Individual Learning Styles
Broadly speaking, we develop our skills through a mix of group learning and individual learning. Group learning takes effect through the interaction we have with others, and in the instances of kids, it mostly occurs in the School's environment. With group learning kids develop social skills such as team work, friendship, leadership, obedience to social rules, understanding of limits, etc. Individual learning, on the other hand, helps to develop self-sufficiency, autonomy, self-confidence. To succeed in life, kids need both type of learning. Most of the learning gaps observed in students are brought about by their individual learning styles not being properly satisfied by the Classroom based learning, which understandably is mostly geared up for group learning.
How many ways are there to learn about a subject? According to the latest findings by several leading psychologists, there are seven specific types of learning styles. This means that in order to maximize learning advantages, you must define the type of learner that you have, and cater the lesson to that particular learning style. For example, if your child is primarily a linguistic learner, you could incorporate several novels into your curriculum. You could encourage short stories to explain scientific developments, or allow the student to rewrite a difficult math problem into a story problem. If he/she is primarily logical, you will want to emphasize charts, tables, and diagrams. Venn diagrams work well with a logical learner.
Read each description below to determine which style best describes your student. Remember that it is possible to have more than one style of learning, particularly in the intrapersonal and interpersonal categories (numbers six and seven), which have traditionally been interpreted as personality types.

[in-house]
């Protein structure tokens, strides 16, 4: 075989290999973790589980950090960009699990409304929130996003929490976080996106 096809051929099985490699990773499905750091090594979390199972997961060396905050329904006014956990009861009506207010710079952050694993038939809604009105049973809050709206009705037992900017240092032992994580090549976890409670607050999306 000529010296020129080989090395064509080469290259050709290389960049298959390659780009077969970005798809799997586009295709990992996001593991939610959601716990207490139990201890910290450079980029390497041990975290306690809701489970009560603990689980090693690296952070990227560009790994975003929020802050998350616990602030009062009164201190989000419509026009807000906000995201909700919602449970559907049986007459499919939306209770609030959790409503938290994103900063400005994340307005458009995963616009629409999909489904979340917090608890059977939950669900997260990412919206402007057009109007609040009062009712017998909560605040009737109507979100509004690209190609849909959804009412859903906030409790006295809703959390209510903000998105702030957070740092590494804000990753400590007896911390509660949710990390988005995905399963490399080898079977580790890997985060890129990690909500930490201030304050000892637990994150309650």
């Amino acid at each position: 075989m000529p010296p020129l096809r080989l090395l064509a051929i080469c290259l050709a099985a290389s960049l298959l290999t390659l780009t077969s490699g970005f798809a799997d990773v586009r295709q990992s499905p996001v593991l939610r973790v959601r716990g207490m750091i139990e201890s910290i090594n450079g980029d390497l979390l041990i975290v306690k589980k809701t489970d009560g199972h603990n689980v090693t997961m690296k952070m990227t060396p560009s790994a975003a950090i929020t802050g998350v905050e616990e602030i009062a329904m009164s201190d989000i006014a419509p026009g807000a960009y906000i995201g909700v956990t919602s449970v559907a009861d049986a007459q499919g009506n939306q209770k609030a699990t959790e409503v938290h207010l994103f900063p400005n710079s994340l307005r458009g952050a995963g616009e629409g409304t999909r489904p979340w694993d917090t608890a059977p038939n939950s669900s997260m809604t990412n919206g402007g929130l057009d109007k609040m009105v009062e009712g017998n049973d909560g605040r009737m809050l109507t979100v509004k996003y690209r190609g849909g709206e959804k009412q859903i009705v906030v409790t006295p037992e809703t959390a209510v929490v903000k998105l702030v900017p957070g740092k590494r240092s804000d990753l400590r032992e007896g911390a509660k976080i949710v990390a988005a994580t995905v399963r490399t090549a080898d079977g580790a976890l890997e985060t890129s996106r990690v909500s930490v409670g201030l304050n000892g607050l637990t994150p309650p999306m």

This type of learner loves to read, write, and tell stories. They tend to memorize places, dates, names, and trivia very easily, and are always mesmerizing you with their incredible tales. They have a remarkable ability to repeat back everything you have ever told them, word for word. Encourage their creativity, and do your best to distinguish between the truth and exaggeration (it is all well intended). These students learn best by saying, hearing, and seeing words. Ask them to write down a word or a phrase, and it is forever locked into their memory. Encourage them to participate in spelling bees and creative writing courses. You could have another Shakespeare on your hands!
This child is very mathematically inclined. They enjoy solving problems, particularly if they are math related. They are similar to Dr. Spock, on Star Trek, in that they are very logical, straight-forward types of learners. They will plague you with questions on how things work, how things relate to one another, and why things are here. Their favorite toys as young children were likely building blocks, and pattern puzzles. Answer their ongoing questions with as much patience as you can muster, and know that one day they may likely become an engineer. This type of student learns best by categorizing, classifying, and working with abstract patterns or relationships. Ask them to make a chart or to show relationships between different items. For example, "What kind of effect does the El Nino have on the stock market?". They will not only come up with an answer, but they will be able to explain the process and developmental stages of the relationship.
These are the visualizers. They spend most of the day dreaming, watching movies, and staying as far away from reality as possible. If they seem particularly "down", asking them to draw a picture will get you much further into the nature of the problem, than asking them to tell you about it. Allow them to develop their senses and their natural artistic abilities. They are very good at working with colors and pictures, and using the "mind's eye". Allow them to play a couple of educational computer games, such as Civilization or the Oregon Trail, or to daydream under a tree. They could be hard at work thinking about a particular problem, but have yet to put it on paper. These types of learners are very artistic, although they often have problems expressing it. Encourage any type of creative endeavor. They may become the next developer of an international theme park.